For the Gophers, dropping their first game this season is hard, and losing to a team like Virginia hurts more,  but what might be the most frustrating part is the fact that Minnesota held a lead of 13 points as late as the second half.  Then the team went cold, and Virginia got hot.  Still, with ample opportunity for Minnesota to inch back into the game, the team didn’t play smartly or effectively.  The Gophers didn’t utilize their size or physical advantage (paging Ralph Sampson), and frustratingly bricked free throw after free throw at crucial, possible momentum-swinging junctures.  Chucking threes when you’re down seven points with five minutes to go is no way to claw back into a game.  The team ended the night only 9-22 from three-point land.

But let’s not panic.

First, this is not the same team that opened up 6-0 and is ranked #13 in the ESPN Coaches Poll.  For one, the team started Austin Hollins and Ahanmisi, two freshmen, while veterans Nolen, Joseph and Rodney Williams sat on the bench to begin the game – two of which have been instrumental in leading the Gophers to where they are right now.  Virginia is still an ACC team, and one that will make you pay for looking past and starting a relative B-squad against them.  Minnesota still lost, but they outplayed the Cavaliers for 2/3 of the game without two of their best players.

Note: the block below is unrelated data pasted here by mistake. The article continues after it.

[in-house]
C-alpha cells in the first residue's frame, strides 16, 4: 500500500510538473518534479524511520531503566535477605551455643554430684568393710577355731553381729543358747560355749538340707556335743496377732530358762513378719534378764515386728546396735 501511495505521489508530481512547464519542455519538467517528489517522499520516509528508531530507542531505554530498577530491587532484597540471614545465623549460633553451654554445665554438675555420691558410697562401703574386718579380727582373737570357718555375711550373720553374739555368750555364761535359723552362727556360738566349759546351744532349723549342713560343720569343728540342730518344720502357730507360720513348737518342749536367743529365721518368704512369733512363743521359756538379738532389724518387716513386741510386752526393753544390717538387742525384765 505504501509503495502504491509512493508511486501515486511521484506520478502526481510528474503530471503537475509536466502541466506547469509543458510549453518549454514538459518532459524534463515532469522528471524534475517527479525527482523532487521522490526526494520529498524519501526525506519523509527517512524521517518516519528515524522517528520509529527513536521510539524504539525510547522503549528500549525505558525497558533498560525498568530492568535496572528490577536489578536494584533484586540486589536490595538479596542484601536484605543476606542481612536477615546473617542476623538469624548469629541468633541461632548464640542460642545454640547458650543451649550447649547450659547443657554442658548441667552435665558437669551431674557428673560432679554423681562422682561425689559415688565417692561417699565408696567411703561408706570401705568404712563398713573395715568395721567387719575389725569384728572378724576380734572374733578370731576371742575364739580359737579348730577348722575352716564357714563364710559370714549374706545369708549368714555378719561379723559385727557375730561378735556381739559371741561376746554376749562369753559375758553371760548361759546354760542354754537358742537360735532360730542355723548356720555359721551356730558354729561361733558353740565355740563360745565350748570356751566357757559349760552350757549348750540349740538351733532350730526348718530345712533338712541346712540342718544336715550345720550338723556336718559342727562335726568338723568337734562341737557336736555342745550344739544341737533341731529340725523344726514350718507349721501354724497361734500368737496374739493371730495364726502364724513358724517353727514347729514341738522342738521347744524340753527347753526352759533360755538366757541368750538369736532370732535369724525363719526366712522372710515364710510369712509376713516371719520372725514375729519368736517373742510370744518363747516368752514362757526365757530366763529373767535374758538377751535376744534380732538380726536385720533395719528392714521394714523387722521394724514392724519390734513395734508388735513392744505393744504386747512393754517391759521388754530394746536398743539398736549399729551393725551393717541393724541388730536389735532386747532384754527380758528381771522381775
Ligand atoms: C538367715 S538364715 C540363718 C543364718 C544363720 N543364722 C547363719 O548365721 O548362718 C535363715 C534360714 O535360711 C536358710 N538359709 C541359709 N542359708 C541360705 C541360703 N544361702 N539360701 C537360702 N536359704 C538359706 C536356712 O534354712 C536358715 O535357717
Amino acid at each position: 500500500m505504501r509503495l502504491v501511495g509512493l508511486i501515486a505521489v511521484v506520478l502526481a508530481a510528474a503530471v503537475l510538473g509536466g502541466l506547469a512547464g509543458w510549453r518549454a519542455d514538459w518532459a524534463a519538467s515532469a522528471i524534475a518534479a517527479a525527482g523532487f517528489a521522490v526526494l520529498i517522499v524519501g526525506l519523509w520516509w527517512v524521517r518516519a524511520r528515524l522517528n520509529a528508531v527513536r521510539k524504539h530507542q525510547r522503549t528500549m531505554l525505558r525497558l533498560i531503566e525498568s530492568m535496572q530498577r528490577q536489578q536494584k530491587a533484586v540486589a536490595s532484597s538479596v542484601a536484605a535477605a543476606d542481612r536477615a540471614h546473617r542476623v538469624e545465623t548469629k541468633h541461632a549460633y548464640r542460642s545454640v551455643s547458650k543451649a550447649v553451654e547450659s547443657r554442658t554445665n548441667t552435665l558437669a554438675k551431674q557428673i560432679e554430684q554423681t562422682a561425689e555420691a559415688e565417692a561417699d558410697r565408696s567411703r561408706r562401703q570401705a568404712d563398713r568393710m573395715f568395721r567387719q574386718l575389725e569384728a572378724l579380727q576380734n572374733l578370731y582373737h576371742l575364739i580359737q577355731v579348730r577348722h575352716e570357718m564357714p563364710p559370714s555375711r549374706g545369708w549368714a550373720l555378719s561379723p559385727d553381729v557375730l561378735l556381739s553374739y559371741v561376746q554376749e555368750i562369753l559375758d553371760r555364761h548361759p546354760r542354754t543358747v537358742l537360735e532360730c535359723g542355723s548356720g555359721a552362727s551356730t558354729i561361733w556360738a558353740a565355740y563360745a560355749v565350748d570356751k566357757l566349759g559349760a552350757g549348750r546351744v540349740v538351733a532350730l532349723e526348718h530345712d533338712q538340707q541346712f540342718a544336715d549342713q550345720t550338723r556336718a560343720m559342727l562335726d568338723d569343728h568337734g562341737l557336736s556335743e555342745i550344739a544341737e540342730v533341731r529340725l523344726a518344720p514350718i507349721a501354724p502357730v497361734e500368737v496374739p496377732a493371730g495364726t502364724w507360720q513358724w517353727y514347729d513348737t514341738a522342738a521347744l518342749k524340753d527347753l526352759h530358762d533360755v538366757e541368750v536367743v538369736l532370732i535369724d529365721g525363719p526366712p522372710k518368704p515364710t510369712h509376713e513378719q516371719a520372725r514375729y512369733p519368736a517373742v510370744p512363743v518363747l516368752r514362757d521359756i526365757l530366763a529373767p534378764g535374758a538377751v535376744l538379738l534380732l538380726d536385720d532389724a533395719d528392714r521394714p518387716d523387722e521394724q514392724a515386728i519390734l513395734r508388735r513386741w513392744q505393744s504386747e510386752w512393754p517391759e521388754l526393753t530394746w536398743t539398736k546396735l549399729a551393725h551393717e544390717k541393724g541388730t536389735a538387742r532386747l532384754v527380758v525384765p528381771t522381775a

Second, teams lose in college basketball.  That’s just what happens.  Purdue just lost to Richmond with two of the best players in the nation.  Are they still a top-15 team?  Of course.  Are the Gophers still a top-25, Sweet Sixteen-caliber team?  Yes they are.  One loss to an apparent below-average team doesn’t change that.  In fact, it probably shrinks the heads of  the players who had been hearing about how great they were for the past two weeks.  They know they actually have to come out and play if they want to take down someone on any given night.  This game reinforces that.